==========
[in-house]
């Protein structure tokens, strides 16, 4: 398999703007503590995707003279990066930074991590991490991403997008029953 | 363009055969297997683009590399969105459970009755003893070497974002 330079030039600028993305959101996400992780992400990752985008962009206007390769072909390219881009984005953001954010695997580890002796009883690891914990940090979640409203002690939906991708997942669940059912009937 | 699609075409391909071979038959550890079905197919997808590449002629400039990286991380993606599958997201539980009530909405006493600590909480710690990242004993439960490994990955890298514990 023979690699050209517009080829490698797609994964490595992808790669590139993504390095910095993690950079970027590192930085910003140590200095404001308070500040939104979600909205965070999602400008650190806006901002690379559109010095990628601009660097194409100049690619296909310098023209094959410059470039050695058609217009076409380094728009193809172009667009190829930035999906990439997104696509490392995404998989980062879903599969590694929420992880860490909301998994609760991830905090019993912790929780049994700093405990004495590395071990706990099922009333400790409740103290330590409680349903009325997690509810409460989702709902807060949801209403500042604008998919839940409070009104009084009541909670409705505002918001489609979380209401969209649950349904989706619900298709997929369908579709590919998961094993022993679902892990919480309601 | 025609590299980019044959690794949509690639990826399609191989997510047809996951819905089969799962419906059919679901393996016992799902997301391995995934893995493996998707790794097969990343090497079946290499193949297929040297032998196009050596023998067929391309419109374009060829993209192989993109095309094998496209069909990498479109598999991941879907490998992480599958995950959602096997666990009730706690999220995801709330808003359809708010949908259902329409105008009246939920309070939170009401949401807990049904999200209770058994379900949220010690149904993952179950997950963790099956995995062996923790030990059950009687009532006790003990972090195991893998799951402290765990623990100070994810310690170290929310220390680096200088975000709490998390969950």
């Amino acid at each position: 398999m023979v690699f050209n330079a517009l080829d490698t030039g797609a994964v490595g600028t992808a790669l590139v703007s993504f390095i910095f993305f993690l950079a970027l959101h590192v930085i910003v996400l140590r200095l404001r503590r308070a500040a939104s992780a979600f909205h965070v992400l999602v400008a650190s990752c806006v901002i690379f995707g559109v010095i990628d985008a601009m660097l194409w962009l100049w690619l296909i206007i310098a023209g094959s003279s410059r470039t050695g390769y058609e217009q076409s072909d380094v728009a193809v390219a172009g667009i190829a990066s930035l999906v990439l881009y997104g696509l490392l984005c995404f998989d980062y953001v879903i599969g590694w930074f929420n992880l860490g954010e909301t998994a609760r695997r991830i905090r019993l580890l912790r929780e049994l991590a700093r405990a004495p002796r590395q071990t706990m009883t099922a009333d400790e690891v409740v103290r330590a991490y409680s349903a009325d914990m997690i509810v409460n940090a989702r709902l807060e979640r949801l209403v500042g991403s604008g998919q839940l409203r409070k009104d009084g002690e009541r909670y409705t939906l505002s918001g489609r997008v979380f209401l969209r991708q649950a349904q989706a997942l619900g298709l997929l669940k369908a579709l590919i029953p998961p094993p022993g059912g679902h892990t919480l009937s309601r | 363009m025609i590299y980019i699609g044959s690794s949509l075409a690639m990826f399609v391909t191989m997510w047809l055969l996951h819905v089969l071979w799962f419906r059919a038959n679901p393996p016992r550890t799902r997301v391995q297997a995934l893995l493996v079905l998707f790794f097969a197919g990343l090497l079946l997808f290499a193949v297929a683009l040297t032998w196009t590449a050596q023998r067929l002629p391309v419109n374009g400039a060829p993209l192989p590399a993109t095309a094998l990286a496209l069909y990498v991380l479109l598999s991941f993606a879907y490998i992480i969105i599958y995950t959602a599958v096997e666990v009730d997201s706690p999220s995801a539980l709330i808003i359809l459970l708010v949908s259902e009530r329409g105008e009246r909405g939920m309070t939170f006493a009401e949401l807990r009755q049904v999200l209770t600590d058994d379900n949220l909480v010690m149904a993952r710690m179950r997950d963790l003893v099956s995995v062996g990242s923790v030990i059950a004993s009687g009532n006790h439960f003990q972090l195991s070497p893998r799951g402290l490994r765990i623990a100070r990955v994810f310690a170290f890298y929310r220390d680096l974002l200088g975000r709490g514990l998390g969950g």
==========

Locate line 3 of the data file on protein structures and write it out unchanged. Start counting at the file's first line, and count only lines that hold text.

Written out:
């Amino acid at each position: 398999m023979v690699f050209n330079a517009l080829d490698t030039g797609a994964v490595g600028t992808a790669l590139v703007s993504f390095i910095f993305f993690l950079a970027l959101h590192v930085i910003v996400l140590r200095l404001r503590r308070a500040a939104s992780a979600f909205h965070v992400l999602v400008a650190s990752c806006v901002i690379f995707g559109v010095i990628d985008a601009m660097l194409w962009l100049w690619l296909i206007i310098a023209g094959s003279s410059r470039t050695g390769y058609e217009q076409s072909d380094v728009a193809v390219a172009g667009i190829a990066s930035l999906v990439l881009y997104g696509l490392l984005c995404f998989d980062y953001v879903i599969g590694w930074f929420n992880l860490g954010e909301t998994a609760r695997r991830i905090r019993l580890l912790r929780e049994l991590a700093r405990a004495p002796r590395q071990t706990m009883t099922a009333d400790e690891v409740v103290r330590a991490y409680s349903a009325d914990m997690i509810v409460n940090a989702r709902l807060e979640r949801l209403v500042g991403s604008g998919q839940l409203r409070k009104d009084g002690e009541r909670y409705t939906l505002s918001g489609r997008v979380f209401l969209r991708q649950a349904q989706a997942l619900g298709l997929l669940k369908a579709l590919i029953p998961p094993p022993g059912g679902h892990t919480l009937s309601r | 363009m025609i590299y980019i699609g044959s690794s949509l075409a690639m990826f399609v391909t191989m997510w047809l055969l996951h819905v089969l071979w799962f419906r059919a038959n679901p393996p016992r550890t799902r997301v391995q297997a995934l893995l493996v079905l998707f790794f097969a197919g990343l090497l079946l997808f290499a193949v297929a683009l040297t032998w196009t590449a050596q023998r067929l002629p391309v419109n374009g400039a060829p993209l192989p590399a993109t095309a094998l990286a496209l069909y990498v991380l479109l598999s991941f993606a879907y490998i992480i969105i599958y995950t959602a599958v096997e666990v009730d997201s706690p999220s995801a539980l709330i808003i359809l459970l708010v949908s259902e009530r329409g105008e009246r909405g939920m309070t939170f006493a009401e949401l807990r009755q049904v999200l209770t600590d058994d379900n949220l909480v010690m149904a993952r710690m179950r997950d963790l003893v099956s995995v062996g990242s923790v030990i059950a004993s009687g009532n006790h439960f003990q972090l195991s070497p893998r799951g402290l490994r765990i623990a100070r990955v994810f310690a170290f890298y929310r220390d680096l974002l200088g975000r709490g514990l998390g969950g």